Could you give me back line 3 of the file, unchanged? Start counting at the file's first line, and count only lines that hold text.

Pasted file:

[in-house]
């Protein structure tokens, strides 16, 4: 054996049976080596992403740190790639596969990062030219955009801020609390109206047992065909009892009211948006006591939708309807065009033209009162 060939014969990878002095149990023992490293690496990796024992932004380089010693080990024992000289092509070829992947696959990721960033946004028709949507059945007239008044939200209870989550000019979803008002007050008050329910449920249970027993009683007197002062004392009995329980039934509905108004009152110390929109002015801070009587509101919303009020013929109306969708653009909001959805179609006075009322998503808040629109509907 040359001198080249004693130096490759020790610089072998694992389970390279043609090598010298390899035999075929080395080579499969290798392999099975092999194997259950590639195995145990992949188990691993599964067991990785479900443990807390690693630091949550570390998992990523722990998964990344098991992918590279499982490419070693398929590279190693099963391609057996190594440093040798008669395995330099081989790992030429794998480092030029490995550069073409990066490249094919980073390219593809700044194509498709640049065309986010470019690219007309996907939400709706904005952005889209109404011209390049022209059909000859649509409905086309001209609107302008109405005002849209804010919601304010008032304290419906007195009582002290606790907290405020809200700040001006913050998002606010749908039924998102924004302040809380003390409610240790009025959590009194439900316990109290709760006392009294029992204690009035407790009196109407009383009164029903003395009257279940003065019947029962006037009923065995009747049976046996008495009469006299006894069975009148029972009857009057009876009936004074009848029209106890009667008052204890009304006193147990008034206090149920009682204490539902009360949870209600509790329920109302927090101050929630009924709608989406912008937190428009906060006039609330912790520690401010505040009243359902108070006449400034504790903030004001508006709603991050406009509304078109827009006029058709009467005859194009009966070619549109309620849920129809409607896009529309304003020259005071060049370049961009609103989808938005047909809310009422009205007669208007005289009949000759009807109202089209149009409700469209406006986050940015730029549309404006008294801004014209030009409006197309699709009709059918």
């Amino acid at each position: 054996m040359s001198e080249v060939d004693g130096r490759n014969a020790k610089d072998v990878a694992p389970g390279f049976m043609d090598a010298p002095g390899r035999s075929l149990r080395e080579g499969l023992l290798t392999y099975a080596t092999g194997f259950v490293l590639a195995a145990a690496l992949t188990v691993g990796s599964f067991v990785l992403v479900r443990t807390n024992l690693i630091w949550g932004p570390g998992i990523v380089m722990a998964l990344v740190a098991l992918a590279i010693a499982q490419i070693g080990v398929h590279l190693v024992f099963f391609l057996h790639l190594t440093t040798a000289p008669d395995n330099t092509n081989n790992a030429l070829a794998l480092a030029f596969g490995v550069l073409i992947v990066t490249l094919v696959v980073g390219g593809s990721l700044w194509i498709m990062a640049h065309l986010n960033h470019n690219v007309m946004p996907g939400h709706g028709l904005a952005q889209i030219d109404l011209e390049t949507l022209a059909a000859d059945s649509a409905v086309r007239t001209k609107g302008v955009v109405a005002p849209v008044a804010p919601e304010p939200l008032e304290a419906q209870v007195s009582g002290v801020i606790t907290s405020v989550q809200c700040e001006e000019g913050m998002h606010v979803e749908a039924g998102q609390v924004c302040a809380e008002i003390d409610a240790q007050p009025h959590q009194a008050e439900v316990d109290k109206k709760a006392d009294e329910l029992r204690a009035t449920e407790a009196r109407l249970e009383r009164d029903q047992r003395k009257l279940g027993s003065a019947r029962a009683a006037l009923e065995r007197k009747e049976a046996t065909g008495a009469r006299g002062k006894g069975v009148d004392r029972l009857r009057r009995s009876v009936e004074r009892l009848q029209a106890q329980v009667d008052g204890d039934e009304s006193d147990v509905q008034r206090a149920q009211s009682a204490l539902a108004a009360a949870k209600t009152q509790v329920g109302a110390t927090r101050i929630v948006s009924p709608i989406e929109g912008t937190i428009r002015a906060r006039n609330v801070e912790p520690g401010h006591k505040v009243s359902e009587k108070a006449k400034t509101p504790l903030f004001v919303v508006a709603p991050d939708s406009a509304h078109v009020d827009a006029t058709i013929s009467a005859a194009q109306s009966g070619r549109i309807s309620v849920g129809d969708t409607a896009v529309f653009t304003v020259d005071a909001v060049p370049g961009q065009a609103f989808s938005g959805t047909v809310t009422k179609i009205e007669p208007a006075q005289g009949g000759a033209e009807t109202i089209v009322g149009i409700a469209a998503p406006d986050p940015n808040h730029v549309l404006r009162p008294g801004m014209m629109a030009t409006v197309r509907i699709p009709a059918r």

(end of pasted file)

């Amino acid at each position: 054996m040359s001198e080249v060939d004693g130096r490759n014969a020790k610089d072998v990878a694992p389970g390279f049976m043609d090598a010298p002095g390899r035999s075929l149990r080395e080579g499969l023992l290798t392999y099975a080596t092999g194997f259950v490293l590639a195995a145990a690496l992949t188990v691993g990796s599964f067991v990785l992403v479900r443990t807390n024992l690693i630091w949550g932004p570390g998992i990523v380089m722990a998964l990344v740190a098991l992918a590279i010693a499982q490419i070693g080990v398929h590279l190693v024992f099963f391609l057996h790639l190594t440093t040798a000289p008669d395995n330099t092509n081989n790992a030429l070829a794998l480092a030029f596969g490995v550069l073409i992947v990066t490249l094919v696959v980073g390219g593809s990721l700044w194509i498709m990062a640049h065309l986010n960033h470019n690219v007309m946004p996907g939400h709706g028709l904005a952005q889209i030219d109404l011209e390049t949507l022209a059909a000859d059945s649509a409905v086309r007239t001209k609107g302008v955009v109405a005002p849209v008044a804010p919601e304010p939200l008032e304290a419906q209870v007195s009582g002290v801020i606790t907290s405020v989550q809200c700040e001006e000019g913050m998002h606010v979803e749908a039924g998102q609390v924004c302040a809380e008002i003390d409610a240790q007050p009025h959590q009194a008050e439900v316990d109290k109206k709760a006392d009294e329910l029992r204690a009035t449920e407790a009196r109407l249970e009383r009164d029903q047992r003395k009257l279940g027993s003065a019947r029962a009683a006037l009923e065995r007197k009747e049976a046996t065909g008495a009469r006299g002062k006894g069975v009148d004392r029972l009857r009057r009995s009876v009936e004074r009892l009848q029209a106890q329980v009667d008052g204890d039934e009304s006193d147990v509905q008034r206090a149920q009211s009682a204490l539902a108004a009360a949870k209600t009152q509790v329920g109302a110390t927090r101050i929630v948006s009924p709608i989406e929109g912008t937190i428009r002015a906060r006039n609330v801070e912790p520690g401010h006591k505040v009243s359902e009587k108070a006449k400034t509101p504790l903030f004001v919303v508006a709603p991050d939708s406009a509304h078109v009020d827009a006029t058709i013929s009467a005859a194009q109306s009966g070619r549109i309807s309620v849920g129809d969708t409607a896009v529309f653009t304003v020259d005071a909001v060049p370049g961009q065009a609103f989808s938005g959805t047909v809310t009422k179609i009205e007669p208007a006075q005289g009949g000759a033209e009807t109202i089209v009322g149009i409700a469209a998503p406006d986050p940015n808040h730029v549309l404006r009162p008294g801004m014209m629109a030009t409006v197309r509907i699709p009709a059918r």